Metastatic malignancy (cancer spread)
Abdomen | Oncology | Metastatic malignancy (cancer spread) (Disease)
Metastasis, or metastatic disease (sometimes abbreviated mets), is the spread of a disease from one organ or part to another non-adjacent organ or part. It was previously thought that only malignant tumor cells and infections have the capacity to metastasize; however, this is being reconsidered due to new research.
When tumor cells metastasize, the new tumor is called a secondary or metastatic tumor, and its cells are similar to those in the original tumor. This means, for example, that, if breast cancer metastasizes to the lungs, the secondary tumor is made up of abnormal breast cells, not of abnormal lung cells. The tumor in the lung is then called metastatic breast cancer, not lung cancer.
Causes and Risk factors
Cancer occurs after a single cell in a tissue is progressively genetically damaged to produce a cancer stem cell possessing a malignant phenotype. These cancer stem cells are able to undergo uncontrolled abnormal mitosis, which serves to increase the total number of cancer cells at that location. When the area of cancer cells at the originating site becomes clinically detectable, it is called a primary tumor. Some cancer cells also acquire the ability to penetrate and infiltrate surrounding normal tissues in the local area, forming a new tumor. The newly formed daughter tumor in the adjacent site within the tissue is called a local metastasis.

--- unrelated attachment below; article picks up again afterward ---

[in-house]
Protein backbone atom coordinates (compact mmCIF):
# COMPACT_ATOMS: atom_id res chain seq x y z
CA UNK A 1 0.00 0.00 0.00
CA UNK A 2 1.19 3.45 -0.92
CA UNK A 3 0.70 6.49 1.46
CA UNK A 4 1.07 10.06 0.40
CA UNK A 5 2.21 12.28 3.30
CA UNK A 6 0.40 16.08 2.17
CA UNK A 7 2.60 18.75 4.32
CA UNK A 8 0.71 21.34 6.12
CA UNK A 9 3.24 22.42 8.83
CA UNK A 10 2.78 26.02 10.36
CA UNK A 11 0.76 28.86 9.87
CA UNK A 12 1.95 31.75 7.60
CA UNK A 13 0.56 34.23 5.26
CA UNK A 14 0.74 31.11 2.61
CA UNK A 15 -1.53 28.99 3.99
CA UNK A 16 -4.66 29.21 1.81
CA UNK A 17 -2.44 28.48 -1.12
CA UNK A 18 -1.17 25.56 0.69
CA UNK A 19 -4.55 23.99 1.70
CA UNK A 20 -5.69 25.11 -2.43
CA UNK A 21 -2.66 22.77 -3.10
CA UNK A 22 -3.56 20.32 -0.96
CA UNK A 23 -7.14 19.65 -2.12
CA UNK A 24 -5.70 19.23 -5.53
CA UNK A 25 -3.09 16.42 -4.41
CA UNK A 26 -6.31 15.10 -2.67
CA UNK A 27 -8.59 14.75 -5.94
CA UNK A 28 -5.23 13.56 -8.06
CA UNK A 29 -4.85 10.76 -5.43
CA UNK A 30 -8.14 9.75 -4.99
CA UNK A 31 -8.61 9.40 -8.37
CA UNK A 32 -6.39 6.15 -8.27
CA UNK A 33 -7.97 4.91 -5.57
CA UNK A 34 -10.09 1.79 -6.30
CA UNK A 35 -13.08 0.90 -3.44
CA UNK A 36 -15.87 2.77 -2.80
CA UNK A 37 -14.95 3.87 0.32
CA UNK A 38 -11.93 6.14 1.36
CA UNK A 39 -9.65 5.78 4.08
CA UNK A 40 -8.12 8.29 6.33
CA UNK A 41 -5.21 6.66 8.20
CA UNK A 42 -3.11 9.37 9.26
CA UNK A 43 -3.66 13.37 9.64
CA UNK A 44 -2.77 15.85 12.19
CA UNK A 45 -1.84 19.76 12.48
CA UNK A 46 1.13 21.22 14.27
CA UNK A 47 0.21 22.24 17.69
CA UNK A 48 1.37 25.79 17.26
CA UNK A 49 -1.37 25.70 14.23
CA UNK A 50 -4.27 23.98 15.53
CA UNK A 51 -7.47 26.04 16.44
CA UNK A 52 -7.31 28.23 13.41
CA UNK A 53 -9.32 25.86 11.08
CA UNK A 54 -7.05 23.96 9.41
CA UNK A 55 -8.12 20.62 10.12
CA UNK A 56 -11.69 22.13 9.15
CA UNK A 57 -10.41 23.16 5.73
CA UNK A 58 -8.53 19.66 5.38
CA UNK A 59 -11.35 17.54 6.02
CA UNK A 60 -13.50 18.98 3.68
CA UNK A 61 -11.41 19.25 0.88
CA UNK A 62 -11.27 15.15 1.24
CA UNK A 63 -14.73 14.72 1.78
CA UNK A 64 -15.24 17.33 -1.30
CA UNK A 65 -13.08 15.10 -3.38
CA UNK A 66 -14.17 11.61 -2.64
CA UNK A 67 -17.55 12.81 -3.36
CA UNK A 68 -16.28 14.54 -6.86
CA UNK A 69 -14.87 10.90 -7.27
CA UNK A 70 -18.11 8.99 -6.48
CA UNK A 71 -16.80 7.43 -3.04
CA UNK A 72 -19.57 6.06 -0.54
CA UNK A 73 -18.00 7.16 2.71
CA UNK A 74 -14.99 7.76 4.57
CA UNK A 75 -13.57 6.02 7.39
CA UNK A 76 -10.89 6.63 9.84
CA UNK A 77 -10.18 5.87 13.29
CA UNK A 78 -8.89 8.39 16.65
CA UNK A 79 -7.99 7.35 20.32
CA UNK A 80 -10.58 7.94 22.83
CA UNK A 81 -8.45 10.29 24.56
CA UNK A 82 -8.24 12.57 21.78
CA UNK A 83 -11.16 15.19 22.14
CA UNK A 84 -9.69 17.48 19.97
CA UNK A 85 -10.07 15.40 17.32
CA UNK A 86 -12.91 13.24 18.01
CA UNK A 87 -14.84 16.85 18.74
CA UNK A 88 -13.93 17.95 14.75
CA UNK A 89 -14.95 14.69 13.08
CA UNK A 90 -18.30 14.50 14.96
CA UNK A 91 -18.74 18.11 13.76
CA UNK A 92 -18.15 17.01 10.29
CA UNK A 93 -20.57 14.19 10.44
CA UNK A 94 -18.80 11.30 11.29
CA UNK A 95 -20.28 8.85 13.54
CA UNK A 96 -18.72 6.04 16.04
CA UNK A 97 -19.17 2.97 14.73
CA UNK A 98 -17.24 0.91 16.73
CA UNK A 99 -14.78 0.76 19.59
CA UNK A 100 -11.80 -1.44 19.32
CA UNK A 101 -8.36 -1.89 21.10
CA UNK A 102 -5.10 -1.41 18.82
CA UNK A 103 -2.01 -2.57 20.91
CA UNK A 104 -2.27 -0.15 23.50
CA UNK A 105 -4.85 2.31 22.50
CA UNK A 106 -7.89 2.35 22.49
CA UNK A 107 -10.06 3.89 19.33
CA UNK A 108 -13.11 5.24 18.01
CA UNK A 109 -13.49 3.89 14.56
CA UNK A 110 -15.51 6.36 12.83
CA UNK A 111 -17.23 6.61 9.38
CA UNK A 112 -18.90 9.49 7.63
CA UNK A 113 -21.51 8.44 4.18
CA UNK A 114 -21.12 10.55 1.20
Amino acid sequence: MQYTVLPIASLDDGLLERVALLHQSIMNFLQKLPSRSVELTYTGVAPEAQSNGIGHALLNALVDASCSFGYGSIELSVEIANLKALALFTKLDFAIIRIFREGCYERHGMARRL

Some cancer cells acquire the ability to penetrate the walls of lymphatic and/or blood vessels, after which they are able to circulate through the bloodstream (circulating tumor cells) to other sites and tissues in the body. This process is known (respectively) as lymphatic or hematogeneous spread.
After the tumor cells come to rest at another site, they re-penetrate the vessel or walls and continue to multiply, eventually forming another clinically detectable tumor. This new tumor is known as a metastatic (or secondary) tumor. Metastasis is one of three hallmarks of malignancy (contrast benign tumors). Most tumors and other neoplasms can metastasize, although in varying degrees (e. g. , basal cell carcinoma rarely metastasize).
Diagnosis and Treatment
You may know of only one place where the cancer has spread to. But once there is one site of spread, it is likely that the cancer is growing in other places. The cancer is so small in that area that you dont yet feel any symptoms, and it doesnt show up on X-ray tests. Surgery at this point may not be a good treatment choice for the known area of cancer because its unlikely to get rid of the whole problem completely. So if you have one or a few metastases, your doctor will probably recommend a whole-body treatment aimed at all the cancer cells in your body. ...